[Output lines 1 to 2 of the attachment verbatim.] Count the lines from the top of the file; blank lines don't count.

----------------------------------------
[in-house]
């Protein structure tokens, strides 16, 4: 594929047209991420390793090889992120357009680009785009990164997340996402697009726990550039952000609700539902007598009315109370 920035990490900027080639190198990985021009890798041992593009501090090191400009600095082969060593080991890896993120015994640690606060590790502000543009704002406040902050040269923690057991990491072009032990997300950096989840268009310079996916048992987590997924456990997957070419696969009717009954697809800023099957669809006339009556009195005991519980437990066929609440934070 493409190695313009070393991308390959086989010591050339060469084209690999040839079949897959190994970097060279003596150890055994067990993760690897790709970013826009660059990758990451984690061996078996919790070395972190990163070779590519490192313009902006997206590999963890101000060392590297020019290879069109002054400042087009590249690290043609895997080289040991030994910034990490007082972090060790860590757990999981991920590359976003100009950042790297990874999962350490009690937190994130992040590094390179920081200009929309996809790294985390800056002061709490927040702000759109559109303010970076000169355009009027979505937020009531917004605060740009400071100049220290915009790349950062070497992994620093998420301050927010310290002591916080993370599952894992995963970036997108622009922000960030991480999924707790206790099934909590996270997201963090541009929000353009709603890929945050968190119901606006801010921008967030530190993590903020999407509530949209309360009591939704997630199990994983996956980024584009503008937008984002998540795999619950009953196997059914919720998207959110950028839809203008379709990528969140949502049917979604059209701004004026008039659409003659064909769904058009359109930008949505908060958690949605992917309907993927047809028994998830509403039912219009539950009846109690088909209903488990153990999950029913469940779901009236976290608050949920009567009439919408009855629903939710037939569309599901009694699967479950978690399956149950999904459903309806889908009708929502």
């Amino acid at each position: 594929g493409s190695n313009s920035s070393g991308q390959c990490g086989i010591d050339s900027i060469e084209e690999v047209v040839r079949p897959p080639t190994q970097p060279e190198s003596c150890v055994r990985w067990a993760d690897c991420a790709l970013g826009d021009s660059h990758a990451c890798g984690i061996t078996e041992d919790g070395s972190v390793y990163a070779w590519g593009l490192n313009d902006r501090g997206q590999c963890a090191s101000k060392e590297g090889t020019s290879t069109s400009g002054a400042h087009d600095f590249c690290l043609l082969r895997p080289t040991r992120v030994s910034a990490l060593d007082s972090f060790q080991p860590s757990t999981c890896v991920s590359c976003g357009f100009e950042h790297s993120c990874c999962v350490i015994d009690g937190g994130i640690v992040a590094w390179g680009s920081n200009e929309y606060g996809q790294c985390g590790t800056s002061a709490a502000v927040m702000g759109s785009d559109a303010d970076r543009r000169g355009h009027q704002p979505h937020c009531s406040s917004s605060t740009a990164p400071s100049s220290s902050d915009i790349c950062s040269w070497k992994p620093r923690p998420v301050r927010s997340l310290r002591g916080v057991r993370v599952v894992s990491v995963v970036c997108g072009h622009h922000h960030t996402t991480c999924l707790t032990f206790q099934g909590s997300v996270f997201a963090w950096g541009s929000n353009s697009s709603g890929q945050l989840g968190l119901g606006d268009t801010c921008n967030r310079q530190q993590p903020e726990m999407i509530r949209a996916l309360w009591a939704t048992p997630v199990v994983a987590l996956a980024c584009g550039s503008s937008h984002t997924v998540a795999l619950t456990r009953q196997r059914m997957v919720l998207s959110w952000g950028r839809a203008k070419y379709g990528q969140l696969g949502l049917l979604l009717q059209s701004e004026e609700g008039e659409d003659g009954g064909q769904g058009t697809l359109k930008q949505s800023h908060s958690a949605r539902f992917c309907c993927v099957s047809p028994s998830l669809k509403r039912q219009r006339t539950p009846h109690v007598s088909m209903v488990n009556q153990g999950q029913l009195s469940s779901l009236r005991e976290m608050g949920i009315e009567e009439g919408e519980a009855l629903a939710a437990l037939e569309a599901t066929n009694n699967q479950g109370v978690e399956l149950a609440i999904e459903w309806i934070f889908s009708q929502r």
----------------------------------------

[in-house]
């Protein structure tokens, strides 16, 4: 594929047209991420390793090889992120357009680009785009990164997340996402697009726990550039952000609700539902007598009315109370 920035990490900027080639190198990985021009890798041992593009501090090191400009600095082969060593080991890896993120015994640690606060590790502000543009704002406040902050040269923690057991990491072009032990997300950096989840268009310079996916048992987590997924456990997957070419696969009717009954697809800023099957669809006339009556009195005991519980437990066929609440934070 493409190695313009070393991308390959086989010591050339060469084209690999040839079949897959190994970097060279003596150890055994067990993760690897790709970013826009660059990758990451984690061996078996919790070395972190990163070779590519490192313009902006997206590999963890101000060392590297020019290879069109002054400042087009590249690290043609895997080289040991030994910034990490007082972090060790860590757990999981991920590359976003100009950042790297990874999962350490009690937190994130992040590094390179920081200009929309996809790294985390800056002061709490927040702000759109559109303010970076000169355009009027979505937020009531917004605060740009400071100049220290915009790349950062070497992994620093998420301050927010310290002591916080993370599952894992995963970036997108622009922000960030991480999924707790206790099934909590996270997201963090541009929000353009709603890929945050968190119901606006801010921008967030530190993590903020999407509530949209309360009591939704997630199990994983996956980024584009503008937008984002998540795999619950009953196997059914919720998207959110950028839809203008379709990528969140949502049917979604059209701004004026008039659409003659064909769904058009359109930008949505908060958690949605992917309907993927047809028994998830509403039912219009539950009846109690088909209903488990153990999950029913469940779901009236976290608050949920009567009439919408009855629903939710037939569309599901009694699967479950978690399956149950999904459903309806889908009708929502």